Tim Goepel acted as counsel for a client who purchased a pre-sale condominium one year before his marriage. Initially, the completion date was scheduled to occur prior to the marriage. Due to delays in construction, none of which were attributable to the client, the purchase of the condominium completed after he was married.
The marriage eventually ended and a trial date was set to resolve the division of assets. Lindsay Kenney lawyer effectively negotiated a resolution in favour of our client excluding the condominium as an asset pursuant to section 85 of the Family Law Act.
Section 85 (1) of the Act excludes from the definition of family property “property acquired by a spouse before the relationship between the spouses began;”
We argued that our client’s beneficial interest in the property was acquired prior to the parties marrying and thus the beneficial interest was excluded under the Family Law Act.
The law provides that upon execution of a contract the purchaser obtains an immediate equitable interest in the land, subject to perfection of defeasance of title on the performance or non performance of contractual obligations (see: Ontario Court of Appeal case in Aldercrest Developments Ltd. v. Hunter et al., 1970 CanLII 234).
In Pan Canadian Mortgage Group III Inc. v. 0859811 B.C. Ltd., 2014 BCCA 113, the British Columbia Court of Appeal was dealing with a purchasers lien issue and held in relation to uncompleted contracts of purchase and sale at paragraph 32 citing older English authority that “When the owner of an estate contracts with a purchaser for the immediate sale of it, the ownership of the estate is, in equity, transferred by that contract.”
The Supreme Court of Canada in Hanson v. Cameron,  SCR 101, in dealing with the transfer of timber licences held as follows: “While by the terms of the agreement title to the timber felled on the limit was not to pass to the purchaser until the agreed stumpage and royalty charges had been paid, the purchaser, in my opinion, acquired under the agreement an equitable estate in the interest in land which was the subject matter of the sale and became in the eyes of a court of equity the real beneficial owner, the vendor being a trustee of such interest for him (McKillop v. Alexander)”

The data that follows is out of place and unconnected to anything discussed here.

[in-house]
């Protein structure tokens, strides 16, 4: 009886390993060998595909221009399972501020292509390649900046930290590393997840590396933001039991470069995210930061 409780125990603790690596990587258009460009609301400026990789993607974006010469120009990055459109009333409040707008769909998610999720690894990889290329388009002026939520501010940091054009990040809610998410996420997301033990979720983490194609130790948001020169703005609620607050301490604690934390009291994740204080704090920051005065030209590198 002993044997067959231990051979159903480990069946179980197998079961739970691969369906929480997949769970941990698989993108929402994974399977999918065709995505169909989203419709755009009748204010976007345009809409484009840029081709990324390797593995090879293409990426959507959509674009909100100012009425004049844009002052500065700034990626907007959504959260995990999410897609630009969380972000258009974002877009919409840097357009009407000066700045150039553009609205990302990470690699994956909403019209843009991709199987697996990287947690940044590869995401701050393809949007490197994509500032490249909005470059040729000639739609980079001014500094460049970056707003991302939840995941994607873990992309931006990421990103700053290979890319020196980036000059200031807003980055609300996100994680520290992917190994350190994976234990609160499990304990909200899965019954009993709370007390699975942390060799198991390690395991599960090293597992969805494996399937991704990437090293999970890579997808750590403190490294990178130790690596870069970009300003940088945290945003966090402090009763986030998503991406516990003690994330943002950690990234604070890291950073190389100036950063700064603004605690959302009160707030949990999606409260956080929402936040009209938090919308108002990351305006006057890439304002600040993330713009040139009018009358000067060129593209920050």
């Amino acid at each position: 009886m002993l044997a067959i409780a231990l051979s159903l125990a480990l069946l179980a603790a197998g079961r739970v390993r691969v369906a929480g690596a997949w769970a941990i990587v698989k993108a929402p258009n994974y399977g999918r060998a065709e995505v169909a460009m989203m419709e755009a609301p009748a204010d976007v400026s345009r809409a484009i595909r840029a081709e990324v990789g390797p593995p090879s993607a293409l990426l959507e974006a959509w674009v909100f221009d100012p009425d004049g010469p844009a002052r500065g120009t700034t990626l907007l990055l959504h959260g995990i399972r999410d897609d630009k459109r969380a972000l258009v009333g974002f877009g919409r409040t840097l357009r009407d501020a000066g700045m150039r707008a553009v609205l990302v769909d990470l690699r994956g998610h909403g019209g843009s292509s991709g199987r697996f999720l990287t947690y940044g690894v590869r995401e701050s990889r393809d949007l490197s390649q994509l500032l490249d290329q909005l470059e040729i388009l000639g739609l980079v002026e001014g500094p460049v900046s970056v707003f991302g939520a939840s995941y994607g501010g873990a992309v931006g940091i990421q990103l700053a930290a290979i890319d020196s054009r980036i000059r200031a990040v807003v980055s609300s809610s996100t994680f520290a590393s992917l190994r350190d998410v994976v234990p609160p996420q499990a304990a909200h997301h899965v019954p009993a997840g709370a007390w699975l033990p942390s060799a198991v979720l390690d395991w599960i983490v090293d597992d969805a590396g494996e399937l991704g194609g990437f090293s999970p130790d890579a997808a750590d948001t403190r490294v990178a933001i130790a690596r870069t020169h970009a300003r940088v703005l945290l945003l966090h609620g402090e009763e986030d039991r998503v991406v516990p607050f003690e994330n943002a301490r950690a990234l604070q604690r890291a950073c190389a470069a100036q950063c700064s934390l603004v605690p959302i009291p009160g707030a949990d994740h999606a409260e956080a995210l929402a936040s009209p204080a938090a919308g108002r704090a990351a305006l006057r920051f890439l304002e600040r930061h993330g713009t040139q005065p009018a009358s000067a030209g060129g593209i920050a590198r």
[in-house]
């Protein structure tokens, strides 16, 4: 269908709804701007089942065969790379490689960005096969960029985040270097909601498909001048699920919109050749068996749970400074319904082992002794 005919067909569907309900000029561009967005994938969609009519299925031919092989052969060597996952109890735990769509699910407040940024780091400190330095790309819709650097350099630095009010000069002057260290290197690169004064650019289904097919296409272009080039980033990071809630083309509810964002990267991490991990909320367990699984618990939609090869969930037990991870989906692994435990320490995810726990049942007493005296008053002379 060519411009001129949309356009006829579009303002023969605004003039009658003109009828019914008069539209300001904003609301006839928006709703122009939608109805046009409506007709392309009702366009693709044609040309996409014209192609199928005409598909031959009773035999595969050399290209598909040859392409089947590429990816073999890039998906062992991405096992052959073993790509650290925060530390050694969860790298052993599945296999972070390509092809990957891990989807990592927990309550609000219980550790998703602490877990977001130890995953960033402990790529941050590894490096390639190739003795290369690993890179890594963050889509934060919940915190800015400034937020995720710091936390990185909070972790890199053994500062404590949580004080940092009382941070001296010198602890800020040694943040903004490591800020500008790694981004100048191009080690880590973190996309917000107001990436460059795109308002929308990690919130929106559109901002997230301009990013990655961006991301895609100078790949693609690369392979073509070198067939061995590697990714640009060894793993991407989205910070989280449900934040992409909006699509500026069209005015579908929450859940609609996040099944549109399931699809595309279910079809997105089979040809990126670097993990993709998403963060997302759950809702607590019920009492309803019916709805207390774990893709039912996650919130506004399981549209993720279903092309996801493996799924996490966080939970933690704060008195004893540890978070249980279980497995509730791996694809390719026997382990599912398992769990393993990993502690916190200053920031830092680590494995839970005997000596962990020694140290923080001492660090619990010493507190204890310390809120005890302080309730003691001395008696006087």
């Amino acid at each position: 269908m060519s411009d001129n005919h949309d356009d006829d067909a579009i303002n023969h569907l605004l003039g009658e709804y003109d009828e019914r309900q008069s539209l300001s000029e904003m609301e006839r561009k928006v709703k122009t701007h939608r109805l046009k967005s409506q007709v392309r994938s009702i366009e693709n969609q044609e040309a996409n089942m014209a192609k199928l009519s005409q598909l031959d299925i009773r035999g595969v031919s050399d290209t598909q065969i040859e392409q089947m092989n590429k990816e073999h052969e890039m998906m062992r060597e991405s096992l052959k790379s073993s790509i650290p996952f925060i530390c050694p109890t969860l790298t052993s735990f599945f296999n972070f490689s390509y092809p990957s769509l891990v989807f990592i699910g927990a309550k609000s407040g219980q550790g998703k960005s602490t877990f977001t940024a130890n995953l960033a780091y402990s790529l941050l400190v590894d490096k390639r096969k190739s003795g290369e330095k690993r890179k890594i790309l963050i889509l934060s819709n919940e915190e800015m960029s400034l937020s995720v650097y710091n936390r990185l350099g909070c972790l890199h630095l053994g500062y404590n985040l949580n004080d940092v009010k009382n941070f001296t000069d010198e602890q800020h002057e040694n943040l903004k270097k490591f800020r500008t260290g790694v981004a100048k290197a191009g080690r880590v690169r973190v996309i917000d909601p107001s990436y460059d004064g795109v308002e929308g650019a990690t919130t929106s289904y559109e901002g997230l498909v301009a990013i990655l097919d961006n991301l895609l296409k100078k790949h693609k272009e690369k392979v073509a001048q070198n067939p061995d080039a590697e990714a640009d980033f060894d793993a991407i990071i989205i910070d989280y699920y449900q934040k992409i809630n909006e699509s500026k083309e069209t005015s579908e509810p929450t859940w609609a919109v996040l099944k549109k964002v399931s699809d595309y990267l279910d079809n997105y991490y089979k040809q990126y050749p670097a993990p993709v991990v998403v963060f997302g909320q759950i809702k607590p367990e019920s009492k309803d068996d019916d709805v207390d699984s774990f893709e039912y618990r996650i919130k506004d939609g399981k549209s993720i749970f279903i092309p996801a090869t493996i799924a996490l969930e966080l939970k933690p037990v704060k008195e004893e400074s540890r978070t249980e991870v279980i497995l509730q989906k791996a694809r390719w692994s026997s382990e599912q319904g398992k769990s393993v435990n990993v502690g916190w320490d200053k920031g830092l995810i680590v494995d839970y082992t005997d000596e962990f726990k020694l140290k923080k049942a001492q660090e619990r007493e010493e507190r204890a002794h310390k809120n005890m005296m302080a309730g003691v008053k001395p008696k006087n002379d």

This is consistent with the principal that you can transfer as equitable interest under a presale agreement, wherein it was held in 411076 B.C. Ltd. v. McCullagh, 1992 CanLIi 810 “Absent a provision in an interim agreement of sale against assignment a purchaser is at liberty to assign his contractual rights as an equitable interest in land, Paine v. Mellor (1801), 31 E.R. 1088; McKillop and Benjafield v. Alexander (1912), 1912 CanLII 31 (SCC)”
During settlement discussions prior to the commencement of the trial the opposing party agreed and accepted that the condominium was excluded from the family property. The agreement reflected that the asset (the condo) was excluded and that opposing party could only seek an interest in the increase in the value of the condo. The wife received a portion of the increase in value only saving the client over $50,000 and the need for a trial.
If you have concerns with a family law matter, contact a member of the family law team.
This article is intended to be an overview of the law and is for informational purposes only. Readers are cautioned that this article does not constitute legal or professional advice and should not be relied on as such. Rather, readers should obtain specific legal advice in relation to the issues they are facing.
This article was written by a lawyer formerly with Lindsay Kenney LLP.